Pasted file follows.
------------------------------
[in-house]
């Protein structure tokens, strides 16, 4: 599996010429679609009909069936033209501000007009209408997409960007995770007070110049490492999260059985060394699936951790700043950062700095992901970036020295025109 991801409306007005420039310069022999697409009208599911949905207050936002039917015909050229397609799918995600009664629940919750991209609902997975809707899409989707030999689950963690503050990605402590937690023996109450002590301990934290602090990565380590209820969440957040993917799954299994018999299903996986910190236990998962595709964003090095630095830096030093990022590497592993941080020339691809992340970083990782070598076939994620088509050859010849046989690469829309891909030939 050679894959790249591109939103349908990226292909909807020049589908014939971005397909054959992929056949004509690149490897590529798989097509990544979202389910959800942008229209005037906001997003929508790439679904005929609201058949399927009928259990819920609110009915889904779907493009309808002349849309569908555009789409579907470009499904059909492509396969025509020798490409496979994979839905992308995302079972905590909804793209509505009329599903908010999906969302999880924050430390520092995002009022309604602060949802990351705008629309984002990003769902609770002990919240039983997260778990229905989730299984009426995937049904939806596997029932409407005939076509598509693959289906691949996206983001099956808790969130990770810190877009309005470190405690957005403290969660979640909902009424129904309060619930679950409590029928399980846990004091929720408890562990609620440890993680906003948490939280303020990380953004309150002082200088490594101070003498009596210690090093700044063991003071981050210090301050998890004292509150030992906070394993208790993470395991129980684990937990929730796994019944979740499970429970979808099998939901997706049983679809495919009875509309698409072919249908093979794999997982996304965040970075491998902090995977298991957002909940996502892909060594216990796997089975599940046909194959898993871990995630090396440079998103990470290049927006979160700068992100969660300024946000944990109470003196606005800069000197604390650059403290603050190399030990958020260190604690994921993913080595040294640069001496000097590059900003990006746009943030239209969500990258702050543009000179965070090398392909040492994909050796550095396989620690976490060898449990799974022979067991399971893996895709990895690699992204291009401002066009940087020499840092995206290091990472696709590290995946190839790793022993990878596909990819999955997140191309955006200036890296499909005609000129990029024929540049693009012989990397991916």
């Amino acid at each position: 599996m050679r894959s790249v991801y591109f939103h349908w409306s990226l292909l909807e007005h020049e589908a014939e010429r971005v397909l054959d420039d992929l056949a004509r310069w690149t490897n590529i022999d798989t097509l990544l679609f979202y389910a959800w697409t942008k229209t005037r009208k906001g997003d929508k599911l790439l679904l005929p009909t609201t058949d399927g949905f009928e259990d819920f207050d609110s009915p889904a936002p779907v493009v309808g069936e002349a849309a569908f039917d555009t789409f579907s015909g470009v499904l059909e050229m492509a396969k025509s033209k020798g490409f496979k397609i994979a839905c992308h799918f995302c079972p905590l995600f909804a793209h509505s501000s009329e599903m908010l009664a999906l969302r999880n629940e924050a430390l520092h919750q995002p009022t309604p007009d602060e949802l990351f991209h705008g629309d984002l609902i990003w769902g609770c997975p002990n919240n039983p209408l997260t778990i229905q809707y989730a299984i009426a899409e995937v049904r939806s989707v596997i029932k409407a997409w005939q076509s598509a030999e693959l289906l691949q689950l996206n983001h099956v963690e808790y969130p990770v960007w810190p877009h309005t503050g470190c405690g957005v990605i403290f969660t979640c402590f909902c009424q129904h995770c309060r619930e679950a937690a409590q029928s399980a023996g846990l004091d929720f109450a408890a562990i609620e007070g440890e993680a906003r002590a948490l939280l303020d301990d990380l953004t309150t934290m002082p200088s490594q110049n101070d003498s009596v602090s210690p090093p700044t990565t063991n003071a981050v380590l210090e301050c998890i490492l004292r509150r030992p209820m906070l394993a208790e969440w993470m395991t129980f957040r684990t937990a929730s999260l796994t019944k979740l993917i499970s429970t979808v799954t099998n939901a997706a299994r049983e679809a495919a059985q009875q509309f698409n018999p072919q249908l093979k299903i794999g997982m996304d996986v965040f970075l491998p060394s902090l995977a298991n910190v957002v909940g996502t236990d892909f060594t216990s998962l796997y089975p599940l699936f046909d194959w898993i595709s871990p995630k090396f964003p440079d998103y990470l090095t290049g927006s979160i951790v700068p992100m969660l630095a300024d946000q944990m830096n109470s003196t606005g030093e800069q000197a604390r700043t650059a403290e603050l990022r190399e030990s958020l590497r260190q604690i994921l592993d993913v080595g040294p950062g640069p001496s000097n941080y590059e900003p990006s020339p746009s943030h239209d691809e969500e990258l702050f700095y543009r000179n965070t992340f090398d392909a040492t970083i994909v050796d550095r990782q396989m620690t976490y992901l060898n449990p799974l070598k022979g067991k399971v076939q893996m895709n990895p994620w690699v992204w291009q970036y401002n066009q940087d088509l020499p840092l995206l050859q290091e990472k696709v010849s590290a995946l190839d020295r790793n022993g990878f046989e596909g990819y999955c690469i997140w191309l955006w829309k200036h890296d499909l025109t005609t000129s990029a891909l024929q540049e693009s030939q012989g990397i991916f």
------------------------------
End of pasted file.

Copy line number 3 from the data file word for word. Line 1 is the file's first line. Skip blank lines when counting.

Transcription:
């Amino acid at each position: 599996m050679r894959s790249v991801y591109f939103h349908w409306s990226l292909l909807e007005h020049e589908a014939e010429r971005v397909l054959d420039d992929l056949a004509r310069w690149t490897n590529i022999d798989t097509l990544l679609f979202y389910a959800w697409t942008k229209t005037r009208k906001g997003d929508k599911l790439l679904l005929p009909t609201t058949d399927g949905f009928e259990d819920f207050d609110s009915p889904a936002p779907v493009v309808g069936e002349a849309a569908f039917d555009t789409f579907s015909g470009v499904l059909e050229m492509a396969k025509s033209k020798g490409f496979k397609i994979a839905c992308h799918f995302c079972p905590l995600f909804a793209h509505s501000s009329e599903m908010l009664a999906l969302r999880n629940e924050a430390l520092h919750q995002p009022t309604p007009d602060e949802l990351f991209h705008g629309d984002l609902i990003w769902g609770c997975p002990n919240n039983p209408l997260t778990i229905q809707y989730a299984i009426a899409e995937v049904r939806s989707v596997i029932k409407a997409w005939q076509s598509a030999e693959l289906l691949q689950l996206n983001h099956v963690e808790y969130p990770v960007w810190p877009h309005t503050g470190c405690g957005v990605i403290f969660t979640c402590f909902c009424q129904h995770c309060r619930e679950a937690a409590q029928s399980a023996g846990l004091d929720f109450a408890a562990i609620e007070g440890e993680a906003r002590a948490l939280l303020d301990d990380l953004t309150t934290m002082p200088s490594q110049n101070d003498s009596v602090s210690p090093p700044t990565t063991n003071a981050v380590l210090e301050c998890i490492l004292r509150r030992p209820m906070l394993a208790e969440w993470m395991t129980f957040r684990t937990a929730s999260l796994t019944k979740l993917i499970s429970t979808v799954t099998n939901a997706a299994r049983e679809a495919a059985q009875q509309f698409n018999p072919q249908l093979k299903i794999g997982m996304d996986v965040f970075l491998p060394s902090l995977a298991n910190v957002v909940g996502t236990d892909f060594t216990s998962l796997y089975p599940l699936f046909d194959w898993i595709s871990p995630k090396f964003p440079d998103y990470l090095t290049g927006s979160i951790v700068p992100m969660l630095a300024d946000q944990m830096n109470s003196t606005g030093e800069q000197a604390r700043t650059a403290e603050l990022r190399e030990s958020l590497r260190q604690i994921l592993d993913v080595g040294p950062g640069p001496s000097n941080y590059e900003p990006s020339p746009s943030h239209d691809e969500e990258l702050f700095y543009r000179n965070t992340f090398d392909a040492t970083i994909v050796d550095r990782q396989m620690t976490y992901l060898n449990p799974l070598k022979g067991k399971v076939q893996m895709n990895p994620w690699v992204w291009q970036y401002n066009q940087d088509l020499p840092l995206l050859q290091e990472k696709v010849s590290a995946l190839d020295r790793n022993g990878f046989e596909g990819y999955c690469i997140w191309l955006w829309k200036h890296d499909l025109t005609t000129s990029a891909l024929q540049e693009s030939q012989g990397i991916f």